THE Rotary Club of Cooma is supporting a vital community service, focusing its recent fundraising efforts for the Monaro Early Intervention Service (MEIS).
MEIS provides support services for children with a disability or developmental delays from birth to school aged.
There is currently a clientele of 60 children, with close to 20 children on the waiting list.
Cooma's Rotary Club president Margaret Hassall said MEIS provided important services in the community and was something the club wanted to support.
"I regard it as an investment in the future of the area," she said.
The great work of MEIS in helping local families with children who have a developmental delay was highlighted at a recent meeting of Rotary Cheryl Pirie spoke about her journey of raising her a son with Autism.
The talk coincided with World Autism Awareness Day.
"I know it touched a lot of people in the club. It was really good for rest of the club members to experience it," Mrs Hassall said.
Mrs Pirie's son Ronan was diagnosed with Autism in 2008 when he was five-years-old.
She spoke highly of the support and services provided by MEIS in understanding Autism and how to live with it.
"This place was everything to us when Ronan was in pre-school," she said.
"He now has the opportunity to learn to the best of his abilities and be supported."
Some areas of difficulty for those with Autism may include social interaction, language skills, behavioural issues, intellectual impairment or delays, anxieties and physical delays.
Services provided by MEIS which include occupational therapy and speech pathology, help cope with these difficulties.
MEIS director Rhonda Howie said at MEIS services were coordinated around the needs of the child and they all worked together. She said they also aimed to empower parents for when children transitioned in school.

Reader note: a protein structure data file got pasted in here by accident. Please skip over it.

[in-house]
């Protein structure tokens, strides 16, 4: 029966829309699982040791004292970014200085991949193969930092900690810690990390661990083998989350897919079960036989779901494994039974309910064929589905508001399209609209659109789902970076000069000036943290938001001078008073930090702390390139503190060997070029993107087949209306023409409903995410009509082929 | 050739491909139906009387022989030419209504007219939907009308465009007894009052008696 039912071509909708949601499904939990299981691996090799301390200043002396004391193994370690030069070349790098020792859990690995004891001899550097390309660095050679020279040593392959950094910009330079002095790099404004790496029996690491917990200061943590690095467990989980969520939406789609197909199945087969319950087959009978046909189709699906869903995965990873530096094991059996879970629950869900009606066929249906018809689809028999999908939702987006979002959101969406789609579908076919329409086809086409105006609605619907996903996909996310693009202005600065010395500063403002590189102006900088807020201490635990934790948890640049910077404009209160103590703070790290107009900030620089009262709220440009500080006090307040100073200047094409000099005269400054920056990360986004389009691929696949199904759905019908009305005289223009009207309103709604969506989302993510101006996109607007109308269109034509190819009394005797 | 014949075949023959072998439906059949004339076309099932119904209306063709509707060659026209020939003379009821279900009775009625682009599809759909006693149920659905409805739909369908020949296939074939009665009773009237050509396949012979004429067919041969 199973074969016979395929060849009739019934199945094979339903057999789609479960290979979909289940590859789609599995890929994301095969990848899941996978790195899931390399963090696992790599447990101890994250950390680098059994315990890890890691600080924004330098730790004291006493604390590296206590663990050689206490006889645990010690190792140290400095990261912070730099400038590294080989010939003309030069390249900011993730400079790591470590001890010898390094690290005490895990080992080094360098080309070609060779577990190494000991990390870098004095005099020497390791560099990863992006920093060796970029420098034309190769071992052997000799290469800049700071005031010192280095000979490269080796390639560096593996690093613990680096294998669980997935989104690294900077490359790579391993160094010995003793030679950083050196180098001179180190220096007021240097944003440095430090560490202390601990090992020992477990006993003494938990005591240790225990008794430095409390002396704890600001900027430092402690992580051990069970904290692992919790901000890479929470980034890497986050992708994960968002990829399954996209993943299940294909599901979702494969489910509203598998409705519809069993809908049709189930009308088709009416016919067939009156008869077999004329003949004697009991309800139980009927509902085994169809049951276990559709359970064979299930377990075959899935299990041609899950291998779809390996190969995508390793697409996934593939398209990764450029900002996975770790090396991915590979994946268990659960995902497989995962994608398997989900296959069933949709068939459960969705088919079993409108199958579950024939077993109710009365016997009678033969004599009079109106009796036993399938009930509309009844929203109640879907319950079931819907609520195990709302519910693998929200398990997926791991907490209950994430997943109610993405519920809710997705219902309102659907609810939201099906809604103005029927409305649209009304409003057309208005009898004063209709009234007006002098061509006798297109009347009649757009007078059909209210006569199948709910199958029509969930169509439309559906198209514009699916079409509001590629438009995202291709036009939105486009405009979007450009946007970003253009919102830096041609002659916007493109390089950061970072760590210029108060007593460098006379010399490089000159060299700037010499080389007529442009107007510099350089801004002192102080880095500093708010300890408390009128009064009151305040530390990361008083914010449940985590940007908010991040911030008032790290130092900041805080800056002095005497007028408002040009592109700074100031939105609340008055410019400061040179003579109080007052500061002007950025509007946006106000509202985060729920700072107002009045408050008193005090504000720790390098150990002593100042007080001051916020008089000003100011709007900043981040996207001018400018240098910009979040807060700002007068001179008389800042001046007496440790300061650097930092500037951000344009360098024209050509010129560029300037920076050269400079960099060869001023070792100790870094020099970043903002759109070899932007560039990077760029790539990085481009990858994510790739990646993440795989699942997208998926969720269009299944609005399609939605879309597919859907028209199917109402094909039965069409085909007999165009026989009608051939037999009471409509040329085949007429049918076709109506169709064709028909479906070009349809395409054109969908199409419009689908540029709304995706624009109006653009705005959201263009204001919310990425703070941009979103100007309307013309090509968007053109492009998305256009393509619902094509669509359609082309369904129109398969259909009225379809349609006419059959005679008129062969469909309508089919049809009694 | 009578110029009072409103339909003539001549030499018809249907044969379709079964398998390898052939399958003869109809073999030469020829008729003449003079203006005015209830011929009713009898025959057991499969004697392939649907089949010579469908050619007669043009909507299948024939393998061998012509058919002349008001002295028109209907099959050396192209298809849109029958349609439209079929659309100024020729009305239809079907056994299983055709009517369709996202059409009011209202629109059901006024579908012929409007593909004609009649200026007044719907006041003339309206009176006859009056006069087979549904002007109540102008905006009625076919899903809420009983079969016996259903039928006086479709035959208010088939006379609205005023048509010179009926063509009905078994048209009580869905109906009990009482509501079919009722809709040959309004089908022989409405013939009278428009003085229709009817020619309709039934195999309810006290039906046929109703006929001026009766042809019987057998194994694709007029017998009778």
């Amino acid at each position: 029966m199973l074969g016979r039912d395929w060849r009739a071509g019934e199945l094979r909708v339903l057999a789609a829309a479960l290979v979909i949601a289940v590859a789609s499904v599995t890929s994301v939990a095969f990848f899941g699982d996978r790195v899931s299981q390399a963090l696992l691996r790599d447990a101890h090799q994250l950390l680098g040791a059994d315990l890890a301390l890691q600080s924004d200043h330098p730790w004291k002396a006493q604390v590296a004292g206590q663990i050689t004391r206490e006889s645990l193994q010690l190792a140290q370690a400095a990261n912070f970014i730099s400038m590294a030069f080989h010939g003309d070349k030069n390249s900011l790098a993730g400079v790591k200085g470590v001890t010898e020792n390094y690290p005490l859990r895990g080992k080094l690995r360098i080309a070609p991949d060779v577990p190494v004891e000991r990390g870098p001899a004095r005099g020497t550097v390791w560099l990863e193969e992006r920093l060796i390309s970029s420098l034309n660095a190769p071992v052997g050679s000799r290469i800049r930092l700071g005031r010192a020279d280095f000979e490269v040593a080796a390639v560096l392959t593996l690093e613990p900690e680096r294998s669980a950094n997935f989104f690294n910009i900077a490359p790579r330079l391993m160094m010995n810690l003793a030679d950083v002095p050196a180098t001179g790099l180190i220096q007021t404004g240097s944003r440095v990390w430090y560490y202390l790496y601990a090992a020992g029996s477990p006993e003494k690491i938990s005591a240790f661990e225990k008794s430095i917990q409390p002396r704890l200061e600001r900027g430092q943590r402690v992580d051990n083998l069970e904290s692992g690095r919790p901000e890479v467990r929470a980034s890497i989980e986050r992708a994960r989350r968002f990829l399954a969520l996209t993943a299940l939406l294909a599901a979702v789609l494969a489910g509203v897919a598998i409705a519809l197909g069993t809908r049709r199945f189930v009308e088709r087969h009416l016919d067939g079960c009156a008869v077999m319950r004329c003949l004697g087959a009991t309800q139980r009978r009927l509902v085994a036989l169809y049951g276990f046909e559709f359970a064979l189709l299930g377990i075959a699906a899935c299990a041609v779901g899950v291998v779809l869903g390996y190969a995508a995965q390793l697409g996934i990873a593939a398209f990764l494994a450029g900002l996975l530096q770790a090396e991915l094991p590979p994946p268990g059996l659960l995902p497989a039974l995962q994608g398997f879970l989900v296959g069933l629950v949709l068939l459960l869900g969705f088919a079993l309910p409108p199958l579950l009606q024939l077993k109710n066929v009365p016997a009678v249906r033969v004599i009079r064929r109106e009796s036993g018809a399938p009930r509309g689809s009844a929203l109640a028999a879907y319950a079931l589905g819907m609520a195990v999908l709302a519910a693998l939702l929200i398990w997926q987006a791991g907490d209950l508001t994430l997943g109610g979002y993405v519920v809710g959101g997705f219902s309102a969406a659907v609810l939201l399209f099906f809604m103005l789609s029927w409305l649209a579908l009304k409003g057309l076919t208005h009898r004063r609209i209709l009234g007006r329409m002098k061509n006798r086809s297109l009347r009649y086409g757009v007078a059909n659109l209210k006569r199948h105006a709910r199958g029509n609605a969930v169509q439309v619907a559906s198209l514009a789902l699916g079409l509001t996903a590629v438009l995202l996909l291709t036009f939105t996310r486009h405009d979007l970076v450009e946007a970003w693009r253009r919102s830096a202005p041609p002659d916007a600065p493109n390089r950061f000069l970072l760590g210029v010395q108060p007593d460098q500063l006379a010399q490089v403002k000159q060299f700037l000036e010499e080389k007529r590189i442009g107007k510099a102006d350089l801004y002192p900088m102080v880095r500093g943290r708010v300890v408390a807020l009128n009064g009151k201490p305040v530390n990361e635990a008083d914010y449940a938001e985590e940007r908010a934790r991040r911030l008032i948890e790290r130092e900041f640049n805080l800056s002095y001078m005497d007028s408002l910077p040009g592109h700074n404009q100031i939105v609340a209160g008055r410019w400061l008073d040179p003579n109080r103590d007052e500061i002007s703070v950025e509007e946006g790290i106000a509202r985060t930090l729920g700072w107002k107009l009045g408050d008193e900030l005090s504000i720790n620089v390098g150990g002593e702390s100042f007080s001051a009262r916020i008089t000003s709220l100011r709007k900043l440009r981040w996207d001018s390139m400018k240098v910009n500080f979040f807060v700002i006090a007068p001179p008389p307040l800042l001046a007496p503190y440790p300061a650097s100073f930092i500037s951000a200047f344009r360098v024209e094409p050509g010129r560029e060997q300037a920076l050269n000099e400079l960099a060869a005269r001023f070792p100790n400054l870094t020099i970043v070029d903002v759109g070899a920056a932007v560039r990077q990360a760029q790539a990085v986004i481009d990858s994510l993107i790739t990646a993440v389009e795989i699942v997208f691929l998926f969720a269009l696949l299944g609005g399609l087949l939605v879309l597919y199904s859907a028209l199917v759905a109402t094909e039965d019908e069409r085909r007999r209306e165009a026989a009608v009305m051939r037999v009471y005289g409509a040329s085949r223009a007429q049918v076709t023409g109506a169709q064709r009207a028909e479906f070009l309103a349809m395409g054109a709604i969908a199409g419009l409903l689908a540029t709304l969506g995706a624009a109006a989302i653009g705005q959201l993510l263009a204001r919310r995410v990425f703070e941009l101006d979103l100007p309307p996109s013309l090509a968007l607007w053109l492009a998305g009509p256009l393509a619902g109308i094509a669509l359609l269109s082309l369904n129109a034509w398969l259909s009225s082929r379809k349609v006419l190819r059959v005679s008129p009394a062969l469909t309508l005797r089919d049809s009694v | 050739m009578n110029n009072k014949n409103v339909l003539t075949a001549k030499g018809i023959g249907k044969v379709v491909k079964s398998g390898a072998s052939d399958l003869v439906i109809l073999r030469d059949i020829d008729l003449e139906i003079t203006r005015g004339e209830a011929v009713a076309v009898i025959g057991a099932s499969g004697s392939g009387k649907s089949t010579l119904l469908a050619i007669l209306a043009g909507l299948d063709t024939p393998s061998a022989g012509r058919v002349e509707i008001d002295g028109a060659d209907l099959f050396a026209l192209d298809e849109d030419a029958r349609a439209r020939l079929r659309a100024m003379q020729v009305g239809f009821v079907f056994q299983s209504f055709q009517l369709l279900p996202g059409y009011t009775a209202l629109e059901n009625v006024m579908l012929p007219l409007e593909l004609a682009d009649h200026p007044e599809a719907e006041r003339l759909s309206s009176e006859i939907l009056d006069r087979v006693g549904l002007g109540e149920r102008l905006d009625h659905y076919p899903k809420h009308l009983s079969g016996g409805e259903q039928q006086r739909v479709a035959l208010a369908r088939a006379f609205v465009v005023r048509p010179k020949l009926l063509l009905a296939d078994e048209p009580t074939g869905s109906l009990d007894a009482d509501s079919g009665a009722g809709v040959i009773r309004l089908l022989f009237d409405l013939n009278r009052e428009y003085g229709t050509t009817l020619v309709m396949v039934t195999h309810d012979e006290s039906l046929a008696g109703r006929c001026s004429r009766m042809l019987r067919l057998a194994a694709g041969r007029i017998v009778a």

Mrs Pirie said her family was extremely grateful for the support it had received through MEIS.
"That's the beauty of MEIS, they bring it [all the services] all together," Mrs Pirie said.
"I have to be Ronan's advocate now. Early on MEIS gave me knowledge and support to do that."
MEIS is a non-government organisation, and as such fundraising was vital, Mrs Howie said.
"It's absolutely the backbone to us at the moment," she said.
"We are so grateful for the level of support we receive from the local community.
"One of the other great things about MEIS is that it is non-government, so it is owned by the community."
Through donations, MEIS was able to purchase the house next door to its current location on Hill Street in late 2012. Renovations are expected to be completed within the next couple of months.
It will allow MEIS to expand its services.
The new building will have room for an Occupational therapist, a special sensory room, speech pathology and psychologist.